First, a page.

Civil War Discord and Cambridge Platonism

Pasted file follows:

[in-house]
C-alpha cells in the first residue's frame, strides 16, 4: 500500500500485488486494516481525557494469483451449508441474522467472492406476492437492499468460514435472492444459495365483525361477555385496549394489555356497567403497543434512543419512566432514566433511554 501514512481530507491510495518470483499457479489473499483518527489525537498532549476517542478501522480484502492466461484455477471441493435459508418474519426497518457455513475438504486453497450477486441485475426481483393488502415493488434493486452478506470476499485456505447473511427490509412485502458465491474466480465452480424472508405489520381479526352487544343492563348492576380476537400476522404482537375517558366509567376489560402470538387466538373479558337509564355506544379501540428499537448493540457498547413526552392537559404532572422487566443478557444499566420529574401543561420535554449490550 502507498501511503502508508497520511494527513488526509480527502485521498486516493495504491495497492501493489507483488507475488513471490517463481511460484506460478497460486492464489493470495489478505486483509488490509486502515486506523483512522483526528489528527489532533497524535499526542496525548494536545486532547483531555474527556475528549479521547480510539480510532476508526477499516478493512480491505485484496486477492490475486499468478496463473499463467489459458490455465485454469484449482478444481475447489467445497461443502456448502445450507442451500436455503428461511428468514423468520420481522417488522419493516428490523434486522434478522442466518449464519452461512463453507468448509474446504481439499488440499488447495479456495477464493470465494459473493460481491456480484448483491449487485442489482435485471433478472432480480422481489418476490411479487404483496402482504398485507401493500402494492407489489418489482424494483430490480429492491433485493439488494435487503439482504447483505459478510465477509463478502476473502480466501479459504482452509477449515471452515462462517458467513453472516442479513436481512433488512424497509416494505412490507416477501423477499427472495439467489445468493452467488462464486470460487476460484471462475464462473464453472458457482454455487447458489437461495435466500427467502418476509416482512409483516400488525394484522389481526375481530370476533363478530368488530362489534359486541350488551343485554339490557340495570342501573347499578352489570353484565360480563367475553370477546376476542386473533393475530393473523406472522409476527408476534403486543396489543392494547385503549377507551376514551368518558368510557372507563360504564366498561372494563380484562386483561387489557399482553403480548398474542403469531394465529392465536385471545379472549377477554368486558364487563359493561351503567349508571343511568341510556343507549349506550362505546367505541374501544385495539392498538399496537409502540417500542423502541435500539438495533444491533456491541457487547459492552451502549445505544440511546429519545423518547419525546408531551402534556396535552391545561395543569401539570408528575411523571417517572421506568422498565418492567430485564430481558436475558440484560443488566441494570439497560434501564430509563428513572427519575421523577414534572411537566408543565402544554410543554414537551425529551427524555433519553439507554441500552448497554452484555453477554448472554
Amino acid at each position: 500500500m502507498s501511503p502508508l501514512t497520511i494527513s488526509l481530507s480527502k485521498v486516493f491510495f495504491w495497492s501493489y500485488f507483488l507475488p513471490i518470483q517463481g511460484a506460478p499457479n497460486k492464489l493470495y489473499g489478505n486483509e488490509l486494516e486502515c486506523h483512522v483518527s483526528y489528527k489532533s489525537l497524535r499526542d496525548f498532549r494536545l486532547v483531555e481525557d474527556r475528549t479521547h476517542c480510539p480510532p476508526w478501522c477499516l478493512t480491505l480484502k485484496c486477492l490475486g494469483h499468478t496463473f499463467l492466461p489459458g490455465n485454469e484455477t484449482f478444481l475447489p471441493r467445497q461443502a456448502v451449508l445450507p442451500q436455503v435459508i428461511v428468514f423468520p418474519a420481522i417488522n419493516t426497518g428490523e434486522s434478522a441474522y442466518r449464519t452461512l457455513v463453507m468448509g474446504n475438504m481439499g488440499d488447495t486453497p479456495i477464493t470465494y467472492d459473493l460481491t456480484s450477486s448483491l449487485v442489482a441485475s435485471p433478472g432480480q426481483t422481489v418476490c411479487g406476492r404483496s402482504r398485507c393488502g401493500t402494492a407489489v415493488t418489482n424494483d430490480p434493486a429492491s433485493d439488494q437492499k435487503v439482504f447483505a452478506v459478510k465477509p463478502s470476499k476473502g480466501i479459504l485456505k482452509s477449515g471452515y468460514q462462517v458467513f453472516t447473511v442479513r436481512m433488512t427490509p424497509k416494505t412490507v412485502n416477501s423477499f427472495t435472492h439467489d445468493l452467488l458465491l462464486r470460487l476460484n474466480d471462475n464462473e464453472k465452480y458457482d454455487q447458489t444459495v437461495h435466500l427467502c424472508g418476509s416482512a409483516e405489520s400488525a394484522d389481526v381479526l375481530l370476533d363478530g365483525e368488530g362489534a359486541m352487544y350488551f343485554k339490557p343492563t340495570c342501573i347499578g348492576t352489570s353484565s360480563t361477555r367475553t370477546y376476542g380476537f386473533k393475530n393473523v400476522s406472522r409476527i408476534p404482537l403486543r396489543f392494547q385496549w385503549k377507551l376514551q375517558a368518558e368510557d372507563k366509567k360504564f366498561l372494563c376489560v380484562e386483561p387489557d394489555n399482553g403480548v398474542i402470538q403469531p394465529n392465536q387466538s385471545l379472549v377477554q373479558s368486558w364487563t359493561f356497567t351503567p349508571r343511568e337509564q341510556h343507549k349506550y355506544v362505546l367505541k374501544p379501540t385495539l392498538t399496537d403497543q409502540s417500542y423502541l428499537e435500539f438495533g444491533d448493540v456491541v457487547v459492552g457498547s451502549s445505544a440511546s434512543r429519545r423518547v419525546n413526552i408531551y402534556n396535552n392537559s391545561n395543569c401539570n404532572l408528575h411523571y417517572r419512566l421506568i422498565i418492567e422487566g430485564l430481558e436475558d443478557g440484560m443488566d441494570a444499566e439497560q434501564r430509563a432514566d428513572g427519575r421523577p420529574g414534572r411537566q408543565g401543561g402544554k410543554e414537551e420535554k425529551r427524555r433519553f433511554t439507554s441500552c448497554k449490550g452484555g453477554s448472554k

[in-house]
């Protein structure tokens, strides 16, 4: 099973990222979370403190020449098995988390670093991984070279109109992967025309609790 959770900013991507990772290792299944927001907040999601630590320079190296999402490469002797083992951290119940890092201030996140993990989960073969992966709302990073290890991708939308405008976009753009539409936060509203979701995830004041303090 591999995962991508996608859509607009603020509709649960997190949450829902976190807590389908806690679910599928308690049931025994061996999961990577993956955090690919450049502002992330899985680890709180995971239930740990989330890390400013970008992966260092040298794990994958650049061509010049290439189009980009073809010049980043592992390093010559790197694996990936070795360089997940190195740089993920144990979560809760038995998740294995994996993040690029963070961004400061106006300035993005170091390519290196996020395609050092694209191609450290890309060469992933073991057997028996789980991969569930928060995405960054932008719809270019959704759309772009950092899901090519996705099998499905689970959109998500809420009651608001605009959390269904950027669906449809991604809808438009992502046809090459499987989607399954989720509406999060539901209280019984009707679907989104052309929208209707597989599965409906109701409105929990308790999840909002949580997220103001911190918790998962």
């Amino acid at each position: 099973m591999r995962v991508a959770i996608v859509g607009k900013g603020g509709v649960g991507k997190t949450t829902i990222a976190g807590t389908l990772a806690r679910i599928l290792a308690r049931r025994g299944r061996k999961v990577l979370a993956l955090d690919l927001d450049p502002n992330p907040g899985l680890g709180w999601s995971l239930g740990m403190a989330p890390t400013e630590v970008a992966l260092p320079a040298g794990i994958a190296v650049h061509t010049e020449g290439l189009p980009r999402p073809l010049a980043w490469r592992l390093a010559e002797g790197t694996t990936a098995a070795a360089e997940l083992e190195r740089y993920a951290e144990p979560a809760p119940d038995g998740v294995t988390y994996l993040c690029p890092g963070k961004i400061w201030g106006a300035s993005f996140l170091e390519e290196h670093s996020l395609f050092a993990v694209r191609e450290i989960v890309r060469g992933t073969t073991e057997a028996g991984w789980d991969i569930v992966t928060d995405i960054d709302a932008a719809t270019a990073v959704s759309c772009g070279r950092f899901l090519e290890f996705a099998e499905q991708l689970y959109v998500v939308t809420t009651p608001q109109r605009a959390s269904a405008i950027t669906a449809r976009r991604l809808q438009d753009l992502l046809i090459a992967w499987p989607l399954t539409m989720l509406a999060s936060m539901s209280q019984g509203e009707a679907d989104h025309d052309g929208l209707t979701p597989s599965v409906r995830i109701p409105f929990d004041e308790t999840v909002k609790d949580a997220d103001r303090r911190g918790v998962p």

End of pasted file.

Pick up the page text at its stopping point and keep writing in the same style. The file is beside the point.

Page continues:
Music played a distinct role in the civil war period and its aftermath as a source of both discord and divine healing. Queens’ College’s staunch support for the Royalist cause received expression in elaborate chapel services that included complex vocal music composed in parts (polyphony) by musicians such as William Byrd and Thomas Tallis (see p. 2). This kind of music had been instrumental in widening the chasm of belief and practice that separated the warring factions. If for High-Church Royalists polyphony offered the means to draw believers closer to God, Puritans saw its use in worship as a corrupting influence. Yet when Cromwell compelled Queens’ to expel Royalist ringleaders from its fellowship, some of the Puritan clerics who took their place brought with them a deeply philosophical conception of music. One such was the viol-playing John Smith (1618–52). As one of the ‘Cambridge Platonists’, his aspiration to settle religious differences without rancour was closely informed by a conception of music founded on Platonic harmony. In his posthumously published Select discourses Smith invoked an inner musical ideal through whose beauty and inclusiveness men could recover vestiges of divine harmony. A scientific dimension to such thinking is clearly evident in the vast bequest of books Smith left to Queens’. Its inclusion of works by Galileo, Descartes, Mersenne and Kepler offered material ways in which conceptions of musical harmony would contribute to scientific advances.

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